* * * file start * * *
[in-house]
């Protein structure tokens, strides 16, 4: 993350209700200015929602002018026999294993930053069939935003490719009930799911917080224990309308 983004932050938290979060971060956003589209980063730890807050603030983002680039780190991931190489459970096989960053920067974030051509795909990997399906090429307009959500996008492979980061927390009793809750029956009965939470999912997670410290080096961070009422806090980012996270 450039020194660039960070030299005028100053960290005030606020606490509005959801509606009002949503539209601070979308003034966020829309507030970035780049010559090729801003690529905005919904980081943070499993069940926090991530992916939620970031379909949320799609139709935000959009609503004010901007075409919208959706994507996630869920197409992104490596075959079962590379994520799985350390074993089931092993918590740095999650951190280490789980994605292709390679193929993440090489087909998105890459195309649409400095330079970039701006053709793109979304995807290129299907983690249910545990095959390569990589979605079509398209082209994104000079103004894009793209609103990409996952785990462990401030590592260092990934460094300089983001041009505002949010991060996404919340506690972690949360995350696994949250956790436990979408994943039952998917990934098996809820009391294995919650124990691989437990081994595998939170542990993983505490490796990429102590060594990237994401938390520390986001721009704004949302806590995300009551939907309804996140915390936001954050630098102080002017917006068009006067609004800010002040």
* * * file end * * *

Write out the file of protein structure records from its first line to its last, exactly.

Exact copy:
[in-house]
């Protein structure tokens, strides 16, 4: 993350209700200015929602002018026999294993930053069939935003490719009930799911917080224990309308 983004932050938290979060971060956003589209980063730890807050603030983002680039780190991931190489459970096989960053920067974030051509795909990997399906090429307009959500996008492979980061927390009793809750029956009965939470999912997670410290080096961070009422806090980012996270 450039020194660039960070030299005028100053960290005030606020606490509005959801509606009002949503539209601070979308003034966020829309507030970035780049010559090729801003690529905005919904980081943070499993069940926090991530992916939620970031379909949320799609139709935000959009609503004010901007075409919208959706994507996630869920197409992104490596075959079962590379994520799985350390074993089931092993918590740095999650951190280490789980994605292709390679193929993440090489087909998105890459195309649409400095330079970039701006053709793109979304995807290129299907983690249910545990095959390569990589979605079509398209082209994104000079103004894009793209609103990409996952785990462990401030590592260092990934460094300089983001041009505002949010991060996404919340506690972690949360995350696994949250956790436990979408994943039952998917990934098996809820009391294995919650124990691989437990081994595998939170542990993983505490490796990429102590060594990237994401938390520390986001721009704004949302806590995300009551939907309804996140915390936001954050630098102080002017917006068009006067609004800010002040």